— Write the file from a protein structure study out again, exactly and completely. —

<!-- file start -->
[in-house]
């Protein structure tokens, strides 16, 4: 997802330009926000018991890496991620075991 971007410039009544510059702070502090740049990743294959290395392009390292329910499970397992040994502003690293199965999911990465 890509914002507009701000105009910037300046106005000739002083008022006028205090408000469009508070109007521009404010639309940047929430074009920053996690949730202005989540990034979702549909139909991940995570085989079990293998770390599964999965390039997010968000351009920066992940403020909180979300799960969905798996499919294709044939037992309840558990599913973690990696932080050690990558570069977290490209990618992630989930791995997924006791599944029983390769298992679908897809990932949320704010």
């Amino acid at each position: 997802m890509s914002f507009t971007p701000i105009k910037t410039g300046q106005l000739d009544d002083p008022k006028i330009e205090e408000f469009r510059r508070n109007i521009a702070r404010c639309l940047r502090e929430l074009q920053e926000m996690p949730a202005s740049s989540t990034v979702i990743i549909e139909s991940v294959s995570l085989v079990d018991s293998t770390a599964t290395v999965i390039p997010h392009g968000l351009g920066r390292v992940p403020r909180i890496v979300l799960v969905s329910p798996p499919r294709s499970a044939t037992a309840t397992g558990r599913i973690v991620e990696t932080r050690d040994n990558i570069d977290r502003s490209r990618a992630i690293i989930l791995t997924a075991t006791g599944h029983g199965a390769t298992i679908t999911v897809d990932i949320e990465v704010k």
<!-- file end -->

[in-house]
């Protein structure tokens, strides 16, 4: 997802330009926000018991890496991620075991 971007410039009544510059702070502090740049990743294959290395392009390292329910499970397992040994502003690293199965999911990465 890509914002507009701000105009910037300046106005000739002083008022006028205090408000469009508070109007521009404010639309940047929430074009920053996690949730202005989540990034979702549909139909991940995570085989079990293998770390599964999965390039997010968000351009920066992940403020909180979300799960969905798996499919294709044939037992309840558990599913973690990696932080050690990558570069977290490209990618992630989930791995997924006791599944029983390769298992679908897809990932949320704010």
């Amino acid at each position: 997802m890509s914002f507009t971007p701000i105009k910037t410039g300046q106005l000739d009544d002083p008022k006028i330009e205090e408000f469009r510059r508070n109007i521009a702070r404010c639309l940047r502090e929430l074009q920053e926000m996690p949730a202005s740049s989540t990034v979702i990743i549909e139909s991940v294959s995570l085989v079990d018991s293998t770390a599964t290395v999965i390039p997010h392009g968000l351009g920066r390292v992940p403020r909180i890496v979300l799960v969905s329910p798996p499919r294709s499970a044939t037992a309840t397992g558990r599913i973690v991620e990696t932080r050690d040994n990558i570069d977290r502003s490209r990618a992630i690293i989930l791995t997924a075991t006791g599944h029983g199965a390769t298992i679908t999911v897809d990932i949320e990465v704010k």